Meet the Three Ghost Writers for the “Better Safe Than Sorry – Alcohol and Unprotected Sex Don’t Mix” blog.
Dr. Rich and Daniela brainstorm with each other, send web links for articles, and gather ideas from teens about their posts. Dr. Rich reviews her post drafts before she uploads them to ensure accuracy and appropriate content.
In the summer of 2012 she graduated top in her class from the University of Applied Sciences in Bielefeld, Germany with a degree in social work. The following year she did an internship as a caregiver in a group home for children with severe distress in their family. Most of the children she worked with experienced psychological, physical or sexual abuse. Their working goal in the home was to assist in diagnosing and working with the children and teach the parents important fundamental skills they need for raising their children and providing a happy and safe home. They work hand in hand with child safety services, psychologists and a family resource counselor to either help both the parents and the child to create family bonds again or find a new home for the child.
How did Daniela get involved with the Better Safe Than Sorry Campaign?
“To answer this question I have to go a few years back… In 2008 I decided to become an Au Pair and leave my home in Germany to spend one year in the United States with a wonderful and loving family who had adopted 4 children from Russia. Over the last 6 years we stayed in touch and they became my “American family” who I was then visiting every summer while I was on break from getting my Bachelor’s degree back in Germany in Social Work. With the kids getting older we noticed them struggling in school. They seemed to have a very short attention span and some times a hard time following and understanding the teacher’s instructions. We noticed, that they couldn’t respond correctly to social cues. That’s when they started to see Dr. Rich. All four children show signs of FASD. When I came back in the summer of 2013 to take a gap year before applying to Graduate School to get a degree in Clinical Psychology, I knew I wanted to intern to gain more experience and knowledge on psychological topics. So I met with Dr. Rich and she told me about her idea to create a blog site for young women and men to inform them about a condition called Fetal Alcohol Spectrum Disorder and to help prevent the next generation of FASD. I feel honored to work with Dr. Rich, an incredible woman so well known and well respected in the psychiatric community.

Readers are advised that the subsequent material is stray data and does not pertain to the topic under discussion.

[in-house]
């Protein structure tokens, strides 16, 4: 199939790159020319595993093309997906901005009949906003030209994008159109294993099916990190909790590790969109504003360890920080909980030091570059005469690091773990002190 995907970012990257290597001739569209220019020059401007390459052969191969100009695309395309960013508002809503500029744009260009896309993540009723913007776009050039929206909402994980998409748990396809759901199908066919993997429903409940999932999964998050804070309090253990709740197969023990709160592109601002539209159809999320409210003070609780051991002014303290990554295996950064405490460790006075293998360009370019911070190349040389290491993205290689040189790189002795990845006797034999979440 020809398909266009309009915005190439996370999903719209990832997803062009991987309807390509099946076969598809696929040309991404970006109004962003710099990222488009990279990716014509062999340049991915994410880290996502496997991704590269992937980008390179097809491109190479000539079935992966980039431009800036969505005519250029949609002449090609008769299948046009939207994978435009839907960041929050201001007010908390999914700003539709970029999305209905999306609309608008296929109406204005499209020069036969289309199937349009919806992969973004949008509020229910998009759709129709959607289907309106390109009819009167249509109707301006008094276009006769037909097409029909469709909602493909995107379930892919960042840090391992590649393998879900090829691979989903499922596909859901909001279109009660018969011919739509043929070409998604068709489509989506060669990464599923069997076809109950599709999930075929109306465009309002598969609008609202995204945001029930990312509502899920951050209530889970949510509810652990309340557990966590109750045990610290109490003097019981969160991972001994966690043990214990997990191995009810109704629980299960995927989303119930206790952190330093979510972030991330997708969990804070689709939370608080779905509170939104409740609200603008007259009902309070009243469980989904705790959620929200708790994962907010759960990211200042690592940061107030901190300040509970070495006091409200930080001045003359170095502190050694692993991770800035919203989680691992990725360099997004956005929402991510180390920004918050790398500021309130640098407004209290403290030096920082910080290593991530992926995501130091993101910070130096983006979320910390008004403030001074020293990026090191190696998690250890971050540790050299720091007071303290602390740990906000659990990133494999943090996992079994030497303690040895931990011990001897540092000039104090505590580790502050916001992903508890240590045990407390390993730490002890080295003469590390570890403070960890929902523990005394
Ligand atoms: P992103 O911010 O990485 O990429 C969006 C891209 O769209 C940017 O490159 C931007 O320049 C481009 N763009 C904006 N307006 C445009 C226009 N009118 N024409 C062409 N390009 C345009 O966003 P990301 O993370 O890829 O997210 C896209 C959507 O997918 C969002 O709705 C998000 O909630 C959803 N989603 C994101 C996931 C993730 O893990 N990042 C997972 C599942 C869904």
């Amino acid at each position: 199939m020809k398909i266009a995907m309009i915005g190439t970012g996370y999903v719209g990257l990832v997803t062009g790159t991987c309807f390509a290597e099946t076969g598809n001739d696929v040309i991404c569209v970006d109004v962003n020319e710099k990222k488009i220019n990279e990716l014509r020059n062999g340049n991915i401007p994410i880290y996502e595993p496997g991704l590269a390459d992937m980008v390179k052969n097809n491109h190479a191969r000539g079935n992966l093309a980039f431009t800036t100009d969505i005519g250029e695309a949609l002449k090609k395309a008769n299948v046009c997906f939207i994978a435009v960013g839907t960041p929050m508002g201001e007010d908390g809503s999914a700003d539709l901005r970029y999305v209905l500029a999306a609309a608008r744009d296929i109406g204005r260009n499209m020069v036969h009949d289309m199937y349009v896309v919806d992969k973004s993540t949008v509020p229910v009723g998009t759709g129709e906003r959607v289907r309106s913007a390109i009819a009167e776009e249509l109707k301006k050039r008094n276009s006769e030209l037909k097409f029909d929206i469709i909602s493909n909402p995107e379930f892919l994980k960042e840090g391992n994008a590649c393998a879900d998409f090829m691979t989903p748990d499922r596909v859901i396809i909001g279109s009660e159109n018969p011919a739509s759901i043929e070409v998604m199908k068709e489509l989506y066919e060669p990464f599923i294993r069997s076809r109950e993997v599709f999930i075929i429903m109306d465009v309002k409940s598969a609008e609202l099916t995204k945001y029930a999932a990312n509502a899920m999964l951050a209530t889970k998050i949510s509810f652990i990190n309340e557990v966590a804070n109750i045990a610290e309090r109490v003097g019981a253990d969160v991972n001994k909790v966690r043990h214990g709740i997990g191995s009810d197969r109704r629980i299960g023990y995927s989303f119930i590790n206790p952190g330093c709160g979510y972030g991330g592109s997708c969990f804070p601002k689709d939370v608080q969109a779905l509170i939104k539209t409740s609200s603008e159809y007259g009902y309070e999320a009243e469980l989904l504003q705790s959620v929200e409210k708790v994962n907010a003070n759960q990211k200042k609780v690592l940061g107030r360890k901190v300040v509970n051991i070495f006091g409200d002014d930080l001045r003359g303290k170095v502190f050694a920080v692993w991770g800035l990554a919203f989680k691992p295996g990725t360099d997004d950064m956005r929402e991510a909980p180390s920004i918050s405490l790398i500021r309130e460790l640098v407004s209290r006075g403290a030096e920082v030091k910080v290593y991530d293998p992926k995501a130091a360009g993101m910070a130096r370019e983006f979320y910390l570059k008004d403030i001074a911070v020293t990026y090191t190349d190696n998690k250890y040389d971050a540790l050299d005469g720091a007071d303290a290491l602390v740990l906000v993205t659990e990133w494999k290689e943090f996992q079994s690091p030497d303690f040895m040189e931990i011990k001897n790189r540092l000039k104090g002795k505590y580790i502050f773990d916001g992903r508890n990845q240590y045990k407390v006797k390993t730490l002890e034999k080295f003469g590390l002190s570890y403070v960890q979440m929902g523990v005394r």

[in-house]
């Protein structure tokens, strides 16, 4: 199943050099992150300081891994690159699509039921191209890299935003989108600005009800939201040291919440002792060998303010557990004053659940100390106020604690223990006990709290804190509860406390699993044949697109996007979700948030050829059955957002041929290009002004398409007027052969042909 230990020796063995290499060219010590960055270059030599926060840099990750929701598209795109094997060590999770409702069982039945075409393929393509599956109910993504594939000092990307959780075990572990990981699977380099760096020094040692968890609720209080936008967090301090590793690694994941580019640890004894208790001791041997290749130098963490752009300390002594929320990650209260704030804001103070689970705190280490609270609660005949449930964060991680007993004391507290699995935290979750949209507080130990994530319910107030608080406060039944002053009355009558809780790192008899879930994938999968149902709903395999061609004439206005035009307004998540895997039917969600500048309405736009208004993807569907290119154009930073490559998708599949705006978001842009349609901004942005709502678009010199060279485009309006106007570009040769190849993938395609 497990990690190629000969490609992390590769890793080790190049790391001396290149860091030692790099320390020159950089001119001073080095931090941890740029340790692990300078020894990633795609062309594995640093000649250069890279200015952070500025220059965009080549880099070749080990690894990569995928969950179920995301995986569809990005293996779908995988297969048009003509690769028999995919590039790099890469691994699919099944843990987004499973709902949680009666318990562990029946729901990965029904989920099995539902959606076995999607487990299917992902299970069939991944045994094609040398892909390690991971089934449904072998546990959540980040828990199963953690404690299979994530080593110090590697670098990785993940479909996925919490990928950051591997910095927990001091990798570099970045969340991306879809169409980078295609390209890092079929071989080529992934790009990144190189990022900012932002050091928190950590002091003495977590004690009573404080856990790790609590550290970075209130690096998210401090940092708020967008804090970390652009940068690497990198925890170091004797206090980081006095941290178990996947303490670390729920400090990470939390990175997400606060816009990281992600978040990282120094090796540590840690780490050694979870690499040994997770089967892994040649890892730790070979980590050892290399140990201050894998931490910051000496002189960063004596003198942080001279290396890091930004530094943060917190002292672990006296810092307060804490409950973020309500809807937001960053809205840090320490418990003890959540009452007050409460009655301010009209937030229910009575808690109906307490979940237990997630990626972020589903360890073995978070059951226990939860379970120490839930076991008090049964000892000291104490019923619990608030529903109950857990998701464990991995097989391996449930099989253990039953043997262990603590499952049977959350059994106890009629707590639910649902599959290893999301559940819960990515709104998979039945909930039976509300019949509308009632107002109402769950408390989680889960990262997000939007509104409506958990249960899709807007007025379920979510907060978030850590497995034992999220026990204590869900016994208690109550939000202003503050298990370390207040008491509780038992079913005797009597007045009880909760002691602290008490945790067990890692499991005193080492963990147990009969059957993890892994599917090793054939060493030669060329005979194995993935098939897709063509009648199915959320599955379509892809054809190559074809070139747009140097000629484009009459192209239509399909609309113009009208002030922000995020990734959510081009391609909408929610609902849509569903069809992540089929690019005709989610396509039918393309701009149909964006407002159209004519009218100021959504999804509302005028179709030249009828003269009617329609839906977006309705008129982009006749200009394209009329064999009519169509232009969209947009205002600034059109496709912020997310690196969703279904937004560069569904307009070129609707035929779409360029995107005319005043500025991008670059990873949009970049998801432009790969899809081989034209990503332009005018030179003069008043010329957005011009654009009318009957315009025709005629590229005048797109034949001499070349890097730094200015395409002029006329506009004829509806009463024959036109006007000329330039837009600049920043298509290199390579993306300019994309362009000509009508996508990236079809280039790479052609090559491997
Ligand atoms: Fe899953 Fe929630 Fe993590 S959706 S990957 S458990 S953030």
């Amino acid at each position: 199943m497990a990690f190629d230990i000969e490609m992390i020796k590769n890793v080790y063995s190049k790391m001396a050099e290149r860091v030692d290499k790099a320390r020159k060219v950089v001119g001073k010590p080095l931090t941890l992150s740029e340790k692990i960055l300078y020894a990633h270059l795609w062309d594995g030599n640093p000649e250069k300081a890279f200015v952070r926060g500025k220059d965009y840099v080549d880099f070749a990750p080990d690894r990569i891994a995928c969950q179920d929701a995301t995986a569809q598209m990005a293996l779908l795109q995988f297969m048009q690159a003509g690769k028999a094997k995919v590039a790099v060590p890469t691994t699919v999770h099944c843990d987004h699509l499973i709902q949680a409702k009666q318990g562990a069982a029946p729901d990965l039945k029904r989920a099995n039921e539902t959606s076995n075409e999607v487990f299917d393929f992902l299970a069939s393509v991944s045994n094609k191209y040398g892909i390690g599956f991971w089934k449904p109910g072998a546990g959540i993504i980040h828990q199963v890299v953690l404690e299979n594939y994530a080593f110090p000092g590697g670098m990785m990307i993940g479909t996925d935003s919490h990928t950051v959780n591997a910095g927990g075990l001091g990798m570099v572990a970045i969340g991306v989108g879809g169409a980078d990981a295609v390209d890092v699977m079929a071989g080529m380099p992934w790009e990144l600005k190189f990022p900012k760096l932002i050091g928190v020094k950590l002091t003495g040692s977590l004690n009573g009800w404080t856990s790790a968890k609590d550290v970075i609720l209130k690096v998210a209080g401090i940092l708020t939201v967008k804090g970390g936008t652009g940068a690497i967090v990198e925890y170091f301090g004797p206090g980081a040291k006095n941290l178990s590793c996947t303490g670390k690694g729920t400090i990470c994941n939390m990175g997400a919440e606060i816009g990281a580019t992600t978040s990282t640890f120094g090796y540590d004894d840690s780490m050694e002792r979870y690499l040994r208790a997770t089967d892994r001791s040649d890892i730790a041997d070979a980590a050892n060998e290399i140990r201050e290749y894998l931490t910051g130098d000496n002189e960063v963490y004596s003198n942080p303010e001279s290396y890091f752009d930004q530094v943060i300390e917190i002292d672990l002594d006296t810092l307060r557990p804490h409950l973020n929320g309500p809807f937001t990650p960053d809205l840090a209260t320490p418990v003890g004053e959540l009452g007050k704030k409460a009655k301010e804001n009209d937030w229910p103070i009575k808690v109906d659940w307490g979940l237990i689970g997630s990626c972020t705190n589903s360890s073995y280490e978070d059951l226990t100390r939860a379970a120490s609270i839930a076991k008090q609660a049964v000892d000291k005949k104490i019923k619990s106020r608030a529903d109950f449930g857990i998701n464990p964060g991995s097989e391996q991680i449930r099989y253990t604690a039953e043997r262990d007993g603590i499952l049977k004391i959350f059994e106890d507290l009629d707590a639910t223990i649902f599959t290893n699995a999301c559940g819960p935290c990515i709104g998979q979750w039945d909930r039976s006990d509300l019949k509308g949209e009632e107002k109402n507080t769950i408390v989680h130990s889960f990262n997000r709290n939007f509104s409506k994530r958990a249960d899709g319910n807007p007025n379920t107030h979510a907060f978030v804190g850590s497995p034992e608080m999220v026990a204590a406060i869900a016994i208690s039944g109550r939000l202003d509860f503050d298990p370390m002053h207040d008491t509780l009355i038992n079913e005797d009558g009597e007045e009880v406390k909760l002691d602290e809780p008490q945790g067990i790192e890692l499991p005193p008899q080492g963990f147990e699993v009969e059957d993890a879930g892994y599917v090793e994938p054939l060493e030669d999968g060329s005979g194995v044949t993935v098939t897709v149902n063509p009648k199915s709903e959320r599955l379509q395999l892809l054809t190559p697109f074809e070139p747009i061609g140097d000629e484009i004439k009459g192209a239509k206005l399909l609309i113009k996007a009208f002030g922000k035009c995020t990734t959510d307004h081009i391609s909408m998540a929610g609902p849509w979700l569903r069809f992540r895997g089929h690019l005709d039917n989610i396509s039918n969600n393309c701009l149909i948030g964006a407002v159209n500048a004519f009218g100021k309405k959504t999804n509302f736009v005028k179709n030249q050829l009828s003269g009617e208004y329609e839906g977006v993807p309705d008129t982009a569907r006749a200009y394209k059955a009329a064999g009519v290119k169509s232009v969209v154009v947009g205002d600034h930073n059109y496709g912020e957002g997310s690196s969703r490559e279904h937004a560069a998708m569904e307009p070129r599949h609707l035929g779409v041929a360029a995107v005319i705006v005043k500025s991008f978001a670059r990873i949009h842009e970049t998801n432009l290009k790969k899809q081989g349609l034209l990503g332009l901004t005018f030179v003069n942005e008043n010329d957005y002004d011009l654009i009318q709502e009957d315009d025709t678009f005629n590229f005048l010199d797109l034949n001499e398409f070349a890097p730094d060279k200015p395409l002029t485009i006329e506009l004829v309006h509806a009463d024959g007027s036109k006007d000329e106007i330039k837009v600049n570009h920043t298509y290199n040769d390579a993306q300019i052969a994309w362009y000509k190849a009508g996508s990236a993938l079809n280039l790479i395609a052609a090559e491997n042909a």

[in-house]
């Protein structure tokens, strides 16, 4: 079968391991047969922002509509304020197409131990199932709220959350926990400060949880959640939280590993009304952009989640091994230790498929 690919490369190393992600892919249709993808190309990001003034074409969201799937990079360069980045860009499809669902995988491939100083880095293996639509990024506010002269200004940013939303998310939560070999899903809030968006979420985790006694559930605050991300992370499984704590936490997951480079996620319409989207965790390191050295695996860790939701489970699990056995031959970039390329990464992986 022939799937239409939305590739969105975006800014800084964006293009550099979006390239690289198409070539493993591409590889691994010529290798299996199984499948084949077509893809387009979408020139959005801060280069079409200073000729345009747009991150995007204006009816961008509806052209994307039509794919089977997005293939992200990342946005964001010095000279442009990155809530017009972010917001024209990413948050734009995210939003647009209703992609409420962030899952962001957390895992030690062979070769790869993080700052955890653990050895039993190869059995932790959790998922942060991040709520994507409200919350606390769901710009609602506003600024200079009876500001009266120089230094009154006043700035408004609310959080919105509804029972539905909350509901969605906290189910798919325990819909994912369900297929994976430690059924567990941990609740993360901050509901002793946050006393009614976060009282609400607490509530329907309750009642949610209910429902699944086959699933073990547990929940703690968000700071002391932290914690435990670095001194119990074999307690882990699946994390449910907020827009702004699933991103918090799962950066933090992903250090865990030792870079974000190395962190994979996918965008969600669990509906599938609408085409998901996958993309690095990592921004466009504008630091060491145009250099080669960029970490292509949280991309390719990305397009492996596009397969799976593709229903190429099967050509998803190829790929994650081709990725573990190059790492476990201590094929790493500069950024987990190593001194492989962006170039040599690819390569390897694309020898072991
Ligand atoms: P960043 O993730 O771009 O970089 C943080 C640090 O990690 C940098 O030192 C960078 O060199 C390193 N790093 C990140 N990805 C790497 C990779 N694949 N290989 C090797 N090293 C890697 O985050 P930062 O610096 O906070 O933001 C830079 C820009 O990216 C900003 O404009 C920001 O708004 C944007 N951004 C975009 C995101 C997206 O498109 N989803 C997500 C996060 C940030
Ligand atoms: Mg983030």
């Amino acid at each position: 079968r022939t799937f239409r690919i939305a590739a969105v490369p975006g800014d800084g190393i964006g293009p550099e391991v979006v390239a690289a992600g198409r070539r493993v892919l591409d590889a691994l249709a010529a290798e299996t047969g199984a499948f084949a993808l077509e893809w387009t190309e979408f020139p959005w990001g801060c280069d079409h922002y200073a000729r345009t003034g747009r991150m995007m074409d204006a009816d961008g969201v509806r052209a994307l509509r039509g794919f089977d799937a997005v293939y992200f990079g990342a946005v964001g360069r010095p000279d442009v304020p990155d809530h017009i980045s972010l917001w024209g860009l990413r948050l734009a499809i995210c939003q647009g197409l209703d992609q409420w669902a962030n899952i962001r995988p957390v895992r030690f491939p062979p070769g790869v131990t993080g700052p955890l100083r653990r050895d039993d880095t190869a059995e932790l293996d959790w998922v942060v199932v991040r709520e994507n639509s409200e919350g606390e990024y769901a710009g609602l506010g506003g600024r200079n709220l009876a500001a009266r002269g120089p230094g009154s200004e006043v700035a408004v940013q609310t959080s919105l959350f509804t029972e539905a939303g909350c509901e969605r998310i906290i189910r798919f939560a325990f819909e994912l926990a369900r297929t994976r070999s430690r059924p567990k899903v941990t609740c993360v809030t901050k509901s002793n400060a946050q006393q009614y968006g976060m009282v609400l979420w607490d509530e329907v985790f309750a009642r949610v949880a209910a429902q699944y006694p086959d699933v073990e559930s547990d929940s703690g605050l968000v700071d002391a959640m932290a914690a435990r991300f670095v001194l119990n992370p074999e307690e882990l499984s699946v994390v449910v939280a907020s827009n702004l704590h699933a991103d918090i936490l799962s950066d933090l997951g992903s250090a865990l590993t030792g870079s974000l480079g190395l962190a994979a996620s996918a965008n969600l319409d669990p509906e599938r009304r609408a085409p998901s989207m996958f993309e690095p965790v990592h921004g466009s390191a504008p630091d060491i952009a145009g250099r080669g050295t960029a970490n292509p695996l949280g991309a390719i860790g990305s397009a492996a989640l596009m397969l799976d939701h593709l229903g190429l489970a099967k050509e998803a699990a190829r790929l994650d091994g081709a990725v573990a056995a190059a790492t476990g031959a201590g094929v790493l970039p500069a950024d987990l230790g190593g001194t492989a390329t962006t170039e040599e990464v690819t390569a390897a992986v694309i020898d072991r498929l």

It makes me sad to see the kids struggle every day and know that their brain damage could have been prevented. That’s why I want to get the word out! In my opinion it is very simple, if you are having sex and you are not planning on getting pregnant, use contraceptives. If you are planning on getting pregnant or aren’t using contraceptives, don’t drink alcohol.”
We are continuing to develop the campaign, always welcoming new high school and college student interns lined up to work with us on the BSTS project.
Lauren Grenier, a rising senior in psychology at Siena College in Loudonville, New York, joined the Better Safe Than Sorry team in the Spring of 2015. After her graduation from Siena in 2016, she plans to pursue a doctorate degree in Clinical Psychology, leading to a career that focuses both on counseling children and adolescents and teaching as a college professor, educating the future generation in the profession.
Lauren spent the spring of 2015 interning at a Residential Treatment Center (RTC) in Albany NY, which functioned as a Crisis Intervention Center for children aged five to twelve. Rotating on a 20 to 30 day schedule, children would leave this RTC with no change in behavior, only to return in a few months time. Concerned as to why the treatment was not helping these children, Lauren found a possible explanation when she joined the BSTS team and learned about ND-PAE.
How has Lauren’s recent understanding of the prevalence of ND-PAE shaped her perspective?